David Boaz and a few others wondered about the historical accuracy of this passage that I recently quoted from Alchian’s and Allen’s great economics textbook, University Economics. They were right to wonder. I assumed that Alchian & Allen here referred to some real-world historical event, but I assumed wrongly. Here’s an e-mail sent to me yesterday by Bob Higgs (shared with Bob’s kind permission; link added):
I meant to write you yesterday about Alchian’s analysis of company stores, but things got in the way. Anyhow, although I share your high esteem for Armen’s prowess as an applied price theorist, this analysis is off base.
First, company stores flourished in many parts of the USA, especially in the coal regions and other places with many isolated work sites, long before any legal minimum wages were put into effect. Second, Alchian is right that the workers understood perfectly how these stores worked (how could they not have when the stores were so common?): they provided basic consumption goods — flour, bacon, beans, kerosene, matches, cotton cloth — at the work-and-living site on credit, as advances against the workers’ future pay. Yes, the prices were higher than in, say, the closest towns. But the closest towns were often much too far away to allow the workers or their wives to go there easily, frequently, or cheaply. So, what the stores actually did was to reduce transaction costs for the workers, who otherwise would have been unlikely to accept employment in remote, isolated places far from stores.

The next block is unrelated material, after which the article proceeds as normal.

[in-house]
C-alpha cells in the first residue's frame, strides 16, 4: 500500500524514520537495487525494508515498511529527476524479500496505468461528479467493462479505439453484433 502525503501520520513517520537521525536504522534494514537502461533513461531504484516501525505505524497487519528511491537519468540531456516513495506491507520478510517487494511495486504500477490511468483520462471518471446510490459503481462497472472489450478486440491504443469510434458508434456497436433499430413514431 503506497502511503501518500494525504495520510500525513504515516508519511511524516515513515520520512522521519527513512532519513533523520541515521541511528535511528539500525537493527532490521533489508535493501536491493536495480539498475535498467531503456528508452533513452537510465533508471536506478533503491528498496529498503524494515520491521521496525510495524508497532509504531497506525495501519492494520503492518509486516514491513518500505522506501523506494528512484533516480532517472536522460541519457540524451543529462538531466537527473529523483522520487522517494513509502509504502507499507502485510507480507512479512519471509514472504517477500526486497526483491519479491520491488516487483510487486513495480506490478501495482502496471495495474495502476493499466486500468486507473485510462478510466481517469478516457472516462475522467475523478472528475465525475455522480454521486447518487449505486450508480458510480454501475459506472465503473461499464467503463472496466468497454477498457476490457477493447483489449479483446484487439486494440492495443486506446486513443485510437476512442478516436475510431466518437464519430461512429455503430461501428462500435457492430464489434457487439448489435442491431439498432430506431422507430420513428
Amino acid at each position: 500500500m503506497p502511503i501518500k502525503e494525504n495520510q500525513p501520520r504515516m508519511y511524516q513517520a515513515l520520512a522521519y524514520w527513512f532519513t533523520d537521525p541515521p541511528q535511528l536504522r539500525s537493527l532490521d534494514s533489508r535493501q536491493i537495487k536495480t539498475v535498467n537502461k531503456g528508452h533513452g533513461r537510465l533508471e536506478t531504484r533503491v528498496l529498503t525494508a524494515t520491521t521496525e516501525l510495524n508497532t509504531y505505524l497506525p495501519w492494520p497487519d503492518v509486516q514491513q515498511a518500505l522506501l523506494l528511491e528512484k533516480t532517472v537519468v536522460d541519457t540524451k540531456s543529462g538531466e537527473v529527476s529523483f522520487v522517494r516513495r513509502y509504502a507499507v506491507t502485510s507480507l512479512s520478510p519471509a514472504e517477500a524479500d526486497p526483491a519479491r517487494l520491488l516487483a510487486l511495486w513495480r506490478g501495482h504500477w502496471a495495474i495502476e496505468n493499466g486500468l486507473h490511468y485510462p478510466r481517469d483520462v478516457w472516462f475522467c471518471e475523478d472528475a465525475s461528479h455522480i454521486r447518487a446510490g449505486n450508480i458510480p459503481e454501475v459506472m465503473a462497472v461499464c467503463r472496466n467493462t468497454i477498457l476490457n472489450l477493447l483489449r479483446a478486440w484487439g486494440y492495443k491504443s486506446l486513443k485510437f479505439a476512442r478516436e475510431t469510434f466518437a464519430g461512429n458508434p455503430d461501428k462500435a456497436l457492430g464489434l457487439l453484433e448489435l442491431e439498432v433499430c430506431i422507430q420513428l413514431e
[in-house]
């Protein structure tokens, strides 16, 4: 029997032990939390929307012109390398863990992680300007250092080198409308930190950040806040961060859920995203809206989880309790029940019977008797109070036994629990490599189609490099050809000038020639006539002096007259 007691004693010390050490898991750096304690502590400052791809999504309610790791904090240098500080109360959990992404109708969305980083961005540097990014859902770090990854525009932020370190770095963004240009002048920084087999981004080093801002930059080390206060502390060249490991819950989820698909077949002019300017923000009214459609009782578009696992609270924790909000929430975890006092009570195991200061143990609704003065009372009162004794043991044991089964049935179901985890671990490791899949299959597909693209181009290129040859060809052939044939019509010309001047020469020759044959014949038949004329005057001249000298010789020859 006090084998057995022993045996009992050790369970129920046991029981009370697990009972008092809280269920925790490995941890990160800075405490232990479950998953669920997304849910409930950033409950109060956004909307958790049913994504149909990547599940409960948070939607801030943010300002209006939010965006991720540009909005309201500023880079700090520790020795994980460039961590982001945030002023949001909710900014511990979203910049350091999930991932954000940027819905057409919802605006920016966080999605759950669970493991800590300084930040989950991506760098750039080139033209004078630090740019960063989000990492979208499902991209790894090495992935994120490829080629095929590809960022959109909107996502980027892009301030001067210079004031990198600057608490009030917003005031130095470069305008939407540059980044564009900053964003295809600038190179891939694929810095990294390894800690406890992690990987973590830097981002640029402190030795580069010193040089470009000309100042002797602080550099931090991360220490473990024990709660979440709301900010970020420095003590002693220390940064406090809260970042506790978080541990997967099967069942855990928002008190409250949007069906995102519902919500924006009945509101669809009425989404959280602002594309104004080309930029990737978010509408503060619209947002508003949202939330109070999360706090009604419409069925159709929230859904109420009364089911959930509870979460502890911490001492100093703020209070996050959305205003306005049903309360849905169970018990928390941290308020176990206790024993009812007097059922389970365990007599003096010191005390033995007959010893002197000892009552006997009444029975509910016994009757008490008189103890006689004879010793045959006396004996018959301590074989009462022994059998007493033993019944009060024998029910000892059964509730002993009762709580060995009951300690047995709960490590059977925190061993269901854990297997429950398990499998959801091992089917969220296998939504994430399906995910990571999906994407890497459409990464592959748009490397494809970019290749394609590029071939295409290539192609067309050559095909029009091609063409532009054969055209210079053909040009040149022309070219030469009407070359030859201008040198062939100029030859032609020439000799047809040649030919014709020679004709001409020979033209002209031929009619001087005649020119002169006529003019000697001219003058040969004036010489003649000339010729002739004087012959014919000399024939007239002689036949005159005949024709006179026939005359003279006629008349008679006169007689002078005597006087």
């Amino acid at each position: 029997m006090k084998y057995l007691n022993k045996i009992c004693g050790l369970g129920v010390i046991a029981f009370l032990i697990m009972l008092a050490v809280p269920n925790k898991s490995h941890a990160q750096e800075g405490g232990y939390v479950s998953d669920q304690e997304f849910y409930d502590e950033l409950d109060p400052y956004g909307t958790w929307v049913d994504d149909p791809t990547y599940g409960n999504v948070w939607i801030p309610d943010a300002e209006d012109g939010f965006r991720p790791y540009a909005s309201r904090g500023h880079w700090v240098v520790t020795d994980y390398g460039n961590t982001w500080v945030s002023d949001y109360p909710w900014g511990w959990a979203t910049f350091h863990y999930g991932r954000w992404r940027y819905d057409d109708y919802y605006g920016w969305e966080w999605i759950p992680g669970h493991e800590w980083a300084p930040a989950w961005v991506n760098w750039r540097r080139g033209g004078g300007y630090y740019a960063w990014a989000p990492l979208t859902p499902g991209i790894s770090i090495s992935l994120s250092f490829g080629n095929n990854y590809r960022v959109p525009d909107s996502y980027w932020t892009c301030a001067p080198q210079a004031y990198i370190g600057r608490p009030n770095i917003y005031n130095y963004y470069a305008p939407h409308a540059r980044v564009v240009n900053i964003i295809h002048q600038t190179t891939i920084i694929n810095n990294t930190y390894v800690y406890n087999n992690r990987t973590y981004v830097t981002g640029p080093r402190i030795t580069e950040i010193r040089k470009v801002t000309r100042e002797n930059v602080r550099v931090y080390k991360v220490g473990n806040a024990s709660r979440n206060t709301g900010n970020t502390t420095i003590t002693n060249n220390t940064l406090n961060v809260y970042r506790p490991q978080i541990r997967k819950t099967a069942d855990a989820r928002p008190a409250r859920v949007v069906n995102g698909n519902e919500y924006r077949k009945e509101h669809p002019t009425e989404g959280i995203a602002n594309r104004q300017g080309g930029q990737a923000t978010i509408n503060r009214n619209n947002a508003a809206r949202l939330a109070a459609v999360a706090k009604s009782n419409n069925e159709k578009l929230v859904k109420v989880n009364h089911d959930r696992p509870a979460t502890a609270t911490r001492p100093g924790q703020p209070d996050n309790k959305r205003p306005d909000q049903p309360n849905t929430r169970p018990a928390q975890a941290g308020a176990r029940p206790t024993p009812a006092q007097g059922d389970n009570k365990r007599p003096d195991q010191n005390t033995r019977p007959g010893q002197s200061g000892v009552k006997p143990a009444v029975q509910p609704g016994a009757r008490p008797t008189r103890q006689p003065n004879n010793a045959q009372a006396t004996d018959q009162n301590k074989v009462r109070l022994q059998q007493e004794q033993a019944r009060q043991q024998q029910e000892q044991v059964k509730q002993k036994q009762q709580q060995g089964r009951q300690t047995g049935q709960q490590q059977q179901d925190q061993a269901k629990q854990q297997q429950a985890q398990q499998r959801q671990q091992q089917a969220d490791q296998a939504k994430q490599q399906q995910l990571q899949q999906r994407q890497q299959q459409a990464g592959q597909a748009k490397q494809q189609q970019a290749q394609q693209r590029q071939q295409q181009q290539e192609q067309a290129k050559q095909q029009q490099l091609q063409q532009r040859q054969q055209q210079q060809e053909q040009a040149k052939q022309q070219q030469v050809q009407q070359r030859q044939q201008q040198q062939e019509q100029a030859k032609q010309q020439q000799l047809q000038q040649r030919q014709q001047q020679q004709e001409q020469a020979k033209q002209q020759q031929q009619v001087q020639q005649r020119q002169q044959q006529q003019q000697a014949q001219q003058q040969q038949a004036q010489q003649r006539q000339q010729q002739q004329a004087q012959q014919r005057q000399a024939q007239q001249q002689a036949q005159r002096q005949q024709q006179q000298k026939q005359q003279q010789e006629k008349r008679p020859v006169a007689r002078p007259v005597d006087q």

Price Fishback has a deep theoretical and empirical analysis of company stores in his book Soft Coal, Hard Choices (Oxford U.P., 1992), which is a polished version of the Ph.D. dissertation he wrote at the UW under my supervision.
If Armen had ever seen Price’s book, I am pretty sure that he would have appreciated the analysis there, which was very much along Alchianesque lines (that’s how we taught students at the UW in those days).